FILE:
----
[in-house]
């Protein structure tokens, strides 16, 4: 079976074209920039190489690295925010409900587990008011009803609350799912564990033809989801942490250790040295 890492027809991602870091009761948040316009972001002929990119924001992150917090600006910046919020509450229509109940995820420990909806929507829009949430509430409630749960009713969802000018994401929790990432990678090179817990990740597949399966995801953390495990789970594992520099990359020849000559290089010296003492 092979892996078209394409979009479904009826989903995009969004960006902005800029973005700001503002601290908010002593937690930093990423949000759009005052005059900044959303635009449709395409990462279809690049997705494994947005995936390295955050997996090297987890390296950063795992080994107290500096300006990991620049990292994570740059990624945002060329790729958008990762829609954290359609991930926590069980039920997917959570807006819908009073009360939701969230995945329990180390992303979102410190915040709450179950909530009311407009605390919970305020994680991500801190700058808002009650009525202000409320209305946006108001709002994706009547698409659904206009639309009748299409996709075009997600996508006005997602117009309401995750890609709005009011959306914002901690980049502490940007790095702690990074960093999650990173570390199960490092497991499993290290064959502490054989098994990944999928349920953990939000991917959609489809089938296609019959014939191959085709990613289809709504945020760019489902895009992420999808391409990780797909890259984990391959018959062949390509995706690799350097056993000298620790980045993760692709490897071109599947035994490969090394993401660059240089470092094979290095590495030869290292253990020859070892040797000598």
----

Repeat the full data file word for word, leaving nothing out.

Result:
[in-house]
């Protein structure tokens, strides 16, 4: 079976074209920039190489690295925010409900587990008011009803609350799912564990033809989801942490250790040295 890492027809991602870091009761948040316009972001002929990119924001992150917090600006910046919020509450229509109940995820420990909806929507829009949430509430409630749960009713969802000018994401929790990432990678090179817990990740597949399966995801953390495990789970594992520099990359020849000559290089010296003492 092979892996078209394409979009479904009826989903995009969004960006902005800029973005700001503002601290908010002593937690930093990423949000759009005052005059900044959303635009449709395409990462279809690049997705494994947005995936390295955050997996090297987890390296950063795992080994107290500096300006990991620049990292994570740059990624945002060329790729958008990762829609954290359609991930926590069980039920997917959570807006819908009073009360939701969230995945329990180390992303979102410190915040709450179950909530009311407009605390919970305020994680991500801190700058808002009650009525202000409320209305946006108001709002994706009547698409659904206009639309009748299409996709075009997600996508006005997602117009309401995750890609709005009011959306914002901690980049502490940007790095702690990074960093999650990173570390199960490092497991499993290290064959502490054989098994990944999928349920953990939000991917959609489809089938296609019959014939191959085709990613289809709504945020760019489902895009992420999808391409990780797909890259984990391959018959062949390509995706690799350097056993000298620790980045993760692709490897071109599947035994490969090394993401660059240089470092094979290095590495030869290292253990020859070892040797000598």